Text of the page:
In the Allbritton deal, Sinclair proposed to spin off several stations into separate entities known as sidecars, a move that would allow it to sidestep FCC rules governing the number of stations a broadcaster can own in a particular market.
Such arrangements are becoming more common in the industry. Sinclair pioneered the maneuver two decades ago and it has helped the company become the largest station owner and operator in the country, by number of stations. But critics have raised questions about the tactic, arguing that Sinclair operates and effectively controls the sidecar companies.
The heightened scrutiny represents a shift for the FCC. "In the past, the commission staff has been very acquiescent with respect to these kinds of arrangements," said Andy Schwartzman, a lawyer and advisor to anti-consolidation advocacy group Free Press.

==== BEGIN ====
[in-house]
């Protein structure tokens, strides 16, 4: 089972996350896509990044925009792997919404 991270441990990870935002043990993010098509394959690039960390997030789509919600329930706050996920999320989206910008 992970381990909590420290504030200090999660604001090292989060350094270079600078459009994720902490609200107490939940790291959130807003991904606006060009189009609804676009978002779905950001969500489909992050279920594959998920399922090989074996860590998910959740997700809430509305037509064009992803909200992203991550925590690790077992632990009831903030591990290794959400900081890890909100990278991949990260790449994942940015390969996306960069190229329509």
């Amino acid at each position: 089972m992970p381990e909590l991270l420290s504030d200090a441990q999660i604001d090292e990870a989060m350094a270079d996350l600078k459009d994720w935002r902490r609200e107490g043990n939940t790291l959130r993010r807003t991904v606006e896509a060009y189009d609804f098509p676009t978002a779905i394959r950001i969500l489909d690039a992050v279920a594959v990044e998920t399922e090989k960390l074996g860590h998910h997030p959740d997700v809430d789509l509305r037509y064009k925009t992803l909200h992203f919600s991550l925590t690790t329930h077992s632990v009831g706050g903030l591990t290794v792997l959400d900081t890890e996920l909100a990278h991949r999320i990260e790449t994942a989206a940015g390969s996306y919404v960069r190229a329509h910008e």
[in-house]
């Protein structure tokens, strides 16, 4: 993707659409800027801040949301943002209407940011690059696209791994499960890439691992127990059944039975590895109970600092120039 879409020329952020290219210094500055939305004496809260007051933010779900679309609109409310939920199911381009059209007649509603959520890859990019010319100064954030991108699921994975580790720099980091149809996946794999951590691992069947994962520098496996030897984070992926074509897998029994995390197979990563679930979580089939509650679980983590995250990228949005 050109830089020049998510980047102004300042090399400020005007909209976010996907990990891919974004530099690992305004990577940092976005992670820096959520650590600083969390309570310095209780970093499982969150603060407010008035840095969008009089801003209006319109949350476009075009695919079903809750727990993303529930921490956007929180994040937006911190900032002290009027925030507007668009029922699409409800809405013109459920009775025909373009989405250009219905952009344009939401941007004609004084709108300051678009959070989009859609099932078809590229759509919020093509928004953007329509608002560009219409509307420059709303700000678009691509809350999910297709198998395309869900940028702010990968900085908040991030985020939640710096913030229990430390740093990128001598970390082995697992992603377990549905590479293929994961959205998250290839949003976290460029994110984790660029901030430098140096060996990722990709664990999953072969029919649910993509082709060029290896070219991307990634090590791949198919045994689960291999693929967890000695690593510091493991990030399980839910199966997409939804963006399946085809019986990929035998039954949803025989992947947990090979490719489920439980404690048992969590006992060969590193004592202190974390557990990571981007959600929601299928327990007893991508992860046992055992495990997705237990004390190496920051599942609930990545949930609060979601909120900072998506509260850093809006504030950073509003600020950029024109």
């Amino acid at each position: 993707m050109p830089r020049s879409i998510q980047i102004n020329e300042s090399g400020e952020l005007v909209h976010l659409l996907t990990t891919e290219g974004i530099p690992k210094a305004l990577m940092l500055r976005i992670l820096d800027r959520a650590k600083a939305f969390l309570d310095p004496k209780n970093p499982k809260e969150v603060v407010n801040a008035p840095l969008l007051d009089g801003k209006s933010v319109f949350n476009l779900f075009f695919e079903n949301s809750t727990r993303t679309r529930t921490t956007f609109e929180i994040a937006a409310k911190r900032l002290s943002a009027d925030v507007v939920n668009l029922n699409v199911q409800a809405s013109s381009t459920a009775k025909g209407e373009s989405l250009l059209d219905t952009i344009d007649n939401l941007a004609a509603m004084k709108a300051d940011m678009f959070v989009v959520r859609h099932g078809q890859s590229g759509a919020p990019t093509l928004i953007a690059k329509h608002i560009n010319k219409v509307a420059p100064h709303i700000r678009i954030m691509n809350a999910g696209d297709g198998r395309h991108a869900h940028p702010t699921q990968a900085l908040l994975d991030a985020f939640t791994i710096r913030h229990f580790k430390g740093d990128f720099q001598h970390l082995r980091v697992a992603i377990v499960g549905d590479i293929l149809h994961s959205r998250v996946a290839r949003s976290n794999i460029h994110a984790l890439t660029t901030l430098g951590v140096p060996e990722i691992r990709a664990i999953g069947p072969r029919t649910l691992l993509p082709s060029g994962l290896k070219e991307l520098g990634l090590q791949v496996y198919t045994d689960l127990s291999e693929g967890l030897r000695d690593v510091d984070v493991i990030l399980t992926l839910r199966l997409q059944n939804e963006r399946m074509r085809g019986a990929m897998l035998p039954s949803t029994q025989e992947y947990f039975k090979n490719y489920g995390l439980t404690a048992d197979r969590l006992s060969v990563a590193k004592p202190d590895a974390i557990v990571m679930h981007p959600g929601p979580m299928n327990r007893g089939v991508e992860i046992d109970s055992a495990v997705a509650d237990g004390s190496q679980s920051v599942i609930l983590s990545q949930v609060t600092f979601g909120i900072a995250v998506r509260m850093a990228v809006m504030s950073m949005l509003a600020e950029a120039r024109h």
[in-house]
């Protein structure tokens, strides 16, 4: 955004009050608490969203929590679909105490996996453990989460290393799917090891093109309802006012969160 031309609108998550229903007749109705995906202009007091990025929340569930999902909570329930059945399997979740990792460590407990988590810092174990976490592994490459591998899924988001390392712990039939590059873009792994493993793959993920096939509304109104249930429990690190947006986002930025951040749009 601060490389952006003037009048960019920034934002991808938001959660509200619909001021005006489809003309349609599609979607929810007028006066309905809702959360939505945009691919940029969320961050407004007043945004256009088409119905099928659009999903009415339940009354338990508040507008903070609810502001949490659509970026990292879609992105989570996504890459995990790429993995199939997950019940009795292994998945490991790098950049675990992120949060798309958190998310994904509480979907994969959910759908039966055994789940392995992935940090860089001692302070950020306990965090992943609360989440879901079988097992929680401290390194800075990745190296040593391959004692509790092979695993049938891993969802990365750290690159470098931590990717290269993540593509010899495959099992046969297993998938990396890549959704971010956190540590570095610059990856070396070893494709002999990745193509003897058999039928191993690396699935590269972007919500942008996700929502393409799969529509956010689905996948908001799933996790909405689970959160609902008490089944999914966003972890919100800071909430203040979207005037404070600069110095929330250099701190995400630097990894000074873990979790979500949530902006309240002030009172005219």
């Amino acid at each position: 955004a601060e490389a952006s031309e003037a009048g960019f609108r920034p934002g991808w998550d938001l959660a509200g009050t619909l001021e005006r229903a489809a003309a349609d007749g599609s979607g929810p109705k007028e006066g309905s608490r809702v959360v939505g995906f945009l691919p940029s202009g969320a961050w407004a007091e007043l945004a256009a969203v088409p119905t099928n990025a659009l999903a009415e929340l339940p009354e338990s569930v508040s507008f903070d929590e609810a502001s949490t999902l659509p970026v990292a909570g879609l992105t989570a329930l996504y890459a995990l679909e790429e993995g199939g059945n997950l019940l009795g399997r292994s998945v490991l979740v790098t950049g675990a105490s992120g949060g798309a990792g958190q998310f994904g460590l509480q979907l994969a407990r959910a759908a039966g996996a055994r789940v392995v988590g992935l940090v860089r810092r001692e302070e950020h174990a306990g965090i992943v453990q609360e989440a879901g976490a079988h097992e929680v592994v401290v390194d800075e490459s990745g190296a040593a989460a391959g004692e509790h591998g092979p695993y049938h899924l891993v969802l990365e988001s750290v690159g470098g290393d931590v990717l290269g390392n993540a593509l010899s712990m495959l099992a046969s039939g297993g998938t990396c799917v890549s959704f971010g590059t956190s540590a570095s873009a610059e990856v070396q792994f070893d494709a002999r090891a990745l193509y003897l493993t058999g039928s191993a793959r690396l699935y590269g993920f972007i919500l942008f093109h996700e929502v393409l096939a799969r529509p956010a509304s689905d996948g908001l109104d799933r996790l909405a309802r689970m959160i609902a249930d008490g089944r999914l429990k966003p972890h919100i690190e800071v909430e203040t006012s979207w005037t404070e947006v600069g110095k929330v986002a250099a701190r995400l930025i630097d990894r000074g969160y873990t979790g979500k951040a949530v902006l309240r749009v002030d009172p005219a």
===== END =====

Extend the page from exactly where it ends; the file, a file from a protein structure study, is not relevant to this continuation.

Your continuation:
Sinclair agreed in July to buy the group of eight stations owned and controlled by the Allbritton family, including the Washington, D.C., ABC affiliate WJLA, for $985 million. The deal would put Sinclair over the FCC's ownership cap in three markets where it already had holdings—Charleston, S.C., Birmingham, Ala., and Harrisburg, Pa.,—but the company filed plans with the FCC to spin off stations in those markets to sidecars.
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